Each and every day heroes walk silently amongst us. Without fuss and fanfare, they quietly go about their business, seeking neither recognition nor accolades for their work. In fact, many reject the idea their efforts are labelled as work, framing it instead as “just what you do for the people you care about”. These persons don’t wear capes or their undies on the outside, but heroes they are, nonetheless. So, who might be these invisible heroes? These people are commonly known as ‘carers’, but ‘common’ and ‘ordinary’ they are not.
Carers are people; young, middle aged and old, who often and without forewarning suddenly find themselves thrust into the world of illness and disability. This is not because they themselves are sick or live with disability, but because their partner, parent, child, or friend cannot manage life without their assistance. With steadfast commitment and devotion, these individuals often forgo their own physical, mental and financial health, in working conditions that are harsh and not for the faint hearted. If you don’t believe the ‘hero status’ award is applicable, read their job description...
Would you have what it takes?
Long Term Opportunity.
No formal experience required. All on the job training. Work at home.
Hours: Fulltime (leave negotiable but blocks of hours may be available in an emergency)
Pay: Minimal (usually earned alongside performing caring duties)
Upon exiting this role, you will have a skill set for possible future employment in Nursing, Speech Pathology, Occupational Therapy, Physiotherapy, Counselling or a position as a Taxi Driver, Executive Assistant, Chef or NDIS Planner.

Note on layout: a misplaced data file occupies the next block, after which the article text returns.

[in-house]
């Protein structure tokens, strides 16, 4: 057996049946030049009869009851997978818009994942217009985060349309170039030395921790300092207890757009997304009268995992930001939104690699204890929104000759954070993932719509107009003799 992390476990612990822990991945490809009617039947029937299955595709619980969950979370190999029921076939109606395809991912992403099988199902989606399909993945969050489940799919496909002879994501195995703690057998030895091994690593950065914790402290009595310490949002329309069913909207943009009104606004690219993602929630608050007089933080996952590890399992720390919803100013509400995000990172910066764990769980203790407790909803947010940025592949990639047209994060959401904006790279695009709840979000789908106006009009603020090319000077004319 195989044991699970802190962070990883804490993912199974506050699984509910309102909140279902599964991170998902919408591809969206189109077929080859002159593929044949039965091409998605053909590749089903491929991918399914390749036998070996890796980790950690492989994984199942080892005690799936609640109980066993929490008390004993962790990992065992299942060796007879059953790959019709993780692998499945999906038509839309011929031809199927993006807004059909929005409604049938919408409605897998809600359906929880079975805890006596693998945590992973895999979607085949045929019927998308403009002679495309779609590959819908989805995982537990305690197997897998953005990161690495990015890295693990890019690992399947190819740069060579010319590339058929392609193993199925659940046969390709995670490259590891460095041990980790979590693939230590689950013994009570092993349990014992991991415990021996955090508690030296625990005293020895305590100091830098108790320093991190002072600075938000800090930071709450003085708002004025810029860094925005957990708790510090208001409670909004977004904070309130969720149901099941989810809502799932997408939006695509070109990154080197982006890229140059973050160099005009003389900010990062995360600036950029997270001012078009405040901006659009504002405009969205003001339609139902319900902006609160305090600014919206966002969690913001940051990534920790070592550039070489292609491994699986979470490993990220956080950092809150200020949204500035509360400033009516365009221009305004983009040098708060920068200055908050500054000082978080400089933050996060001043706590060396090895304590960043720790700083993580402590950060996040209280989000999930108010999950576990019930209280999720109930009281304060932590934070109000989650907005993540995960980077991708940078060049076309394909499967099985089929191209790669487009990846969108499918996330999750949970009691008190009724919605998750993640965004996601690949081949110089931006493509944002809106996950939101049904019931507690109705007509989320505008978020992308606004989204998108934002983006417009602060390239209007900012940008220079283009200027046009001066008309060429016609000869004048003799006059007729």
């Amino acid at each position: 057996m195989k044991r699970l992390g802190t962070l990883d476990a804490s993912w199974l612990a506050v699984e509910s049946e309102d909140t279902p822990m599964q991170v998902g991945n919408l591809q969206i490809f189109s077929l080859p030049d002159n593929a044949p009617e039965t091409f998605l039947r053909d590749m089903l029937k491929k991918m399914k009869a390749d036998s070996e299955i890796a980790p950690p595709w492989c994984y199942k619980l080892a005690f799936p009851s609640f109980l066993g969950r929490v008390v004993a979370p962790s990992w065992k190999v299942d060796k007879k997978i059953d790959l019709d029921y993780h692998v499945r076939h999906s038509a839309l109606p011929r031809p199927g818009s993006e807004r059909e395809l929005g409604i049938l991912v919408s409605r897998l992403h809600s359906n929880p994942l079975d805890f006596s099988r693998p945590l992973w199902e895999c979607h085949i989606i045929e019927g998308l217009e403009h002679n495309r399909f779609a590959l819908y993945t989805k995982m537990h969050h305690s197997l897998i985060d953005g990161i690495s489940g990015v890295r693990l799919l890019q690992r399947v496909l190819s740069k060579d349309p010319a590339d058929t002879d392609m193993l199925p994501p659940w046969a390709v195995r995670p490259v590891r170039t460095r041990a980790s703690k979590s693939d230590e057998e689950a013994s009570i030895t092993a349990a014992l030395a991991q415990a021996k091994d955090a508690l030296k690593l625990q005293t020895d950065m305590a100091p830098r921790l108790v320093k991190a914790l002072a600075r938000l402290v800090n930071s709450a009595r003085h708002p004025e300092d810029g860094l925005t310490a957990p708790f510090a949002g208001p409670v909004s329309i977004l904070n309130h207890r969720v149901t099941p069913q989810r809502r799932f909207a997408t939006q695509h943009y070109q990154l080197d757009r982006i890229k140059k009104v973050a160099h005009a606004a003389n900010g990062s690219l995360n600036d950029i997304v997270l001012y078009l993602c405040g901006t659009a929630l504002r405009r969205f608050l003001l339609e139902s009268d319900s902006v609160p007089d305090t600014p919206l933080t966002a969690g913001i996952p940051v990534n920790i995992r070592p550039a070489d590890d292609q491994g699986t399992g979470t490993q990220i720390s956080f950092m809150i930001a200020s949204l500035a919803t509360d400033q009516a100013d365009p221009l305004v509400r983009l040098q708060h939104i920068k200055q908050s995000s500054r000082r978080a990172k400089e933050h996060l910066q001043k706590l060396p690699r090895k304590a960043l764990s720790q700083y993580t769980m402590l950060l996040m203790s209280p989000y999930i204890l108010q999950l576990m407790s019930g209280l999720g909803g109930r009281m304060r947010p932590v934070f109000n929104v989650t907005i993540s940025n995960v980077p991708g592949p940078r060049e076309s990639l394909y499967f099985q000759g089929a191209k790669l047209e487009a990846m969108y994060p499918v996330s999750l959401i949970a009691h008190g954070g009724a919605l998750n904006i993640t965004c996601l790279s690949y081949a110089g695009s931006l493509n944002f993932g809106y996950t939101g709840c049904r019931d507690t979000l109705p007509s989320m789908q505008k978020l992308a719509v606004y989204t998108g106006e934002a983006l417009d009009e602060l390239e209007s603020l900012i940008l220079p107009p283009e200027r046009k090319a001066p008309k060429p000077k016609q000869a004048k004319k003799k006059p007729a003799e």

Nonetheless, even with the significant challenges and personal sacrifice required for this role, these ‘heroes’ turn up day-in, day-out for weeks, months and even years providing, advocating and seeking excellence in care for their person. It’s more than likely you know a carer hero as there is an estimated 2.65 million Australians doing this unseen work.
So, who cares for the carer?
MSWA has a long history of support for carers, acknowledging and recognising the unique role these special people play in the lives of persons living with neurological conditions. Social events and Carer Camps are run several times per year. For more therapeutic support, there is individual counselling or the option to join a counsellor facilitated group. These meet monthly in the metro and outer metro region, offering the opportunity to be in the company of other carers. One member recently shared:
“The group is a safe space with other carers who are going through a similar situation. It provides a lifeline during scary and uncertain times as we care for our loved ones. Through our voluntary sharing, we not only learn from each other, we provide mutual comfort and support. For 2 hours every month, I make a conscious effort to put myself first and attend this support group as a part of self-care”.
Carers underpin the community efforts of supporting our society’s most vulnerable. So, next time you come across someone with illness or disability, don’t just ask them how they are, look to the person beside them and ask how they are. Carers are superhumans, but carers need support too.